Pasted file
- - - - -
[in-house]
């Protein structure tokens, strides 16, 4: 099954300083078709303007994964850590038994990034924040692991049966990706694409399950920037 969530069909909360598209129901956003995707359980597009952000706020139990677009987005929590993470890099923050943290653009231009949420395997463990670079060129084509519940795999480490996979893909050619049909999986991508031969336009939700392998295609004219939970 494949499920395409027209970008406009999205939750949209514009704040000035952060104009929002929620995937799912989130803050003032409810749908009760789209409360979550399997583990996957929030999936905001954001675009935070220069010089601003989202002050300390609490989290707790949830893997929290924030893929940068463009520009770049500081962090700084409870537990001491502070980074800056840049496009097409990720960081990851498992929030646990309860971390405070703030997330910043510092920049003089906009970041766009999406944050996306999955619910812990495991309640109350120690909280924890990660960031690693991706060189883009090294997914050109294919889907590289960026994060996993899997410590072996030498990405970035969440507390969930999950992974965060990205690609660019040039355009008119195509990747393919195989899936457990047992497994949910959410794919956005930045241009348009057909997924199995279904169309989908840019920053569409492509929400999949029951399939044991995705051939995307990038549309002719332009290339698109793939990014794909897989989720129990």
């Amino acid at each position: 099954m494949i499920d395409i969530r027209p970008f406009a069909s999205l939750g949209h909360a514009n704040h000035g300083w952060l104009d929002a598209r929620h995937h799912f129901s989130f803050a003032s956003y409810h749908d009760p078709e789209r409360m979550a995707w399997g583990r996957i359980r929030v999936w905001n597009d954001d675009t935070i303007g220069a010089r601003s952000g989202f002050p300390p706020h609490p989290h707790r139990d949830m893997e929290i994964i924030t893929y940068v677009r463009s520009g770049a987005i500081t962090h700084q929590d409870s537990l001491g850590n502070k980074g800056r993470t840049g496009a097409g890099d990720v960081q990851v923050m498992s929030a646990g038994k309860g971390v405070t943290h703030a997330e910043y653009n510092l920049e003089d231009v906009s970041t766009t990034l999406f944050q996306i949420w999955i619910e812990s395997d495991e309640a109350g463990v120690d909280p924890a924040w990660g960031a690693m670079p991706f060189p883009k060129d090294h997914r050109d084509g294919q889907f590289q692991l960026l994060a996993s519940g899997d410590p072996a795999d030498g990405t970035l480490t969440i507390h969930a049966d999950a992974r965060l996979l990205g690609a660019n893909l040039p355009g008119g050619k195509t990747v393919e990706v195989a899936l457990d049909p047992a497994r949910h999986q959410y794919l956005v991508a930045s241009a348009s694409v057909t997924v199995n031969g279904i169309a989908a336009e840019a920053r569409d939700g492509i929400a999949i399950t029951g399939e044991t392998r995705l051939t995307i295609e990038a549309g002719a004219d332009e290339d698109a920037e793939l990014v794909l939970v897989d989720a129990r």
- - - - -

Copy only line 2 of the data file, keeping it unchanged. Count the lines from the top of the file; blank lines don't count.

């Protein structure tokens, strides 16, 4: 099954300083078709303007994964850590038994990034924040692991049966990706694409399950920037 969530069909909360598209129901956003995707359980597009952000706020139990677009987005929590993470890099923050943290653009231009949420395997463990670079060129084509519940795999480490996979893909050619049909999986991508031969336009939700392998295609004219939970 494949499920395409027209970008406009999205939750949209514009704040000035952060104009929002929620995937799912989130803050003032409810749908009760789209409360979550399997583990996957929030999936905001954001675009935070220069010089601003989202002050300390609490989290707790949830893997929290924030893929940068463009520009770049500081962090700084409870537990001491502070980074800056840049496009097409990720960081990851498992929030646990309860971390405070703030997330910043510092920049003089906009970041766009999406944050996306999955619910812990495991309640109350120690909280924890990660960031690693991706060189883009090294997914050109294919889907590289960026994060996993899997410590072996030498990405970035969440507390969930999950992974965060990205690609660019040039355009008119195509990747393919195989899936457990047992497994949910959410794919956005930045241009348009057909997924199995279904169309989908840019920053569409492509929400999949029951399939044991995705051939995307990038549309002719332009290339698109793939990014794909897989989720129990």